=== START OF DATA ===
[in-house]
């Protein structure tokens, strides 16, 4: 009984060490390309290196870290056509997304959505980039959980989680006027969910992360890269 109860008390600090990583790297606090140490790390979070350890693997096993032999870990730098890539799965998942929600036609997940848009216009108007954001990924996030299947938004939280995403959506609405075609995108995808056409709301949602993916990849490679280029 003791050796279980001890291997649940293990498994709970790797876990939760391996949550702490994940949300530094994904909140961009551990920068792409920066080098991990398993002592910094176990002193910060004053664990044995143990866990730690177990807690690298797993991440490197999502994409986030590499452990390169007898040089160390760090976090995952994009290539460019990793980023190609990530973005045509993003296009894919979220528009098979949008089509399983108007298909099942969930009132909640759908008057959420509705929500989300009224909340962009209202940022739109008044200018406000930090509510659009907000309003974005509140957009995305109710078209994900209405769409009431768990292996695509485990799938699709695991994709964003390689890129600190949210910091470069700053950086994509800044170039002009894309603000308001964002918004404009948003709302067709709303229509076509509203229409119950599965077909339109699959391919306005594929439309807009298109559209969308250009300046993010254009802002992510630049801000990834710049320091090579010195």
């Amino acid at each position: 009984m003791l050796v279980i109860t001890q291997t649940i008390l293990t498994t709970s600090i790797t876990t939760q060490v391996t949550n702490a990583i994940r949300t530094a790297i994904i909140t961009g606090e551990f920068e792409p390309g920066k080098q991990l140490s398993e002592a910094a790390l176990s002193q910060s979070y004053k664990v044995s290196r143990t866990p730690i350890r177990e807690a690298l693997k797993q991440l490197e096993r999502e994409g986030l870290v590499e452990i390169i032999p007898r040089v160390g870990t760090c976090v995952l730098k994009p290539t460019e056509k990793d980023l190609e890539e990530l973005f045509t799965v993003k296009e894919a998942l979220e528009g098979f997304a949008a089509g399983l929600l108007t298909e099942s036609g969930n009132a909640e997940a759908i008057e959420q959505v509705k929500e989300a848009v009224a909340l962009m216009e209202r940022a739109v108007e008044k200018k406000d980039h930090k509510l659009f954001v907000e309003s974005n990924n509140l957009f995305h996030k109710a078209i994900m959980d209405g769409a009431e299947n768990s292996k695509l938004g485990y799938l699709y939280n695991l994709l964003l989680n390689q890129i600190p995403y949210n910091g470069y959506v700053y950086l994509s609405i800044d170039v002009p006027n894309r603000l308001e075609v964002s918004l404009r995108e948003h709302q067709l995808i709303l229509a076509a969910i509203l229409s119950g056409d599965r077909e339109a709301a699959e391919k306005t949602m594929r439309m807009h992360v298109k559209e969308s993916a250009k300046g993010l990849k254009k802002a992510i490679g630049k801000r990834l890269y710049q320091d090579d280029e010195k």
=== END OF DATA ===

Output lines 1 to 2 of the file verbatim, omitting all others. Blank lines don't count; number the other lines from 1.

[in-house]
């Protein structure tokens, strides 16, 4: 009984060490390309290196870290056509997304959505980039959980989680006027969910992360890269 109860008390600090990583790297606090140490790390979070350890693997096993032999870990730098890539799965998942929600036609997940848009216009108007954001990924996030299947938004939280995403959506609405075609995108995808056409709301949602993916990849490679280029 003791050796279980001890291997649940293990498994709970790797876990939760391996949550702490994940949300530094994904909140961009551990920068792409920066080098991990398993002592910094176990002193910060004053664990044995143990866990730690177990807690690298797993991440490197999502994409986030590499452990390169007898040089160390760090976090995952994009290539460019990793980023190609990530973005045509993003296009894919979220528009098979949008089509399983108007298909099942969930009132909640759908008057959420509705929500989300009224909340962009209202940022739109008044200018406000930090509510659009907000309003974005509140957009995305109710078209994900209405769409009431768990292996695509485990799938699709695991994709964003390689890129600190949210910091470069700053950086994509800044170039002009894309603000308001964002918004404009948003709302067709709303229509076509509203229409119950599965077909339109699959391919306005594929439309807009298109559209969308250009300046993010254009802002992510630049801000990834710049320091090579010195």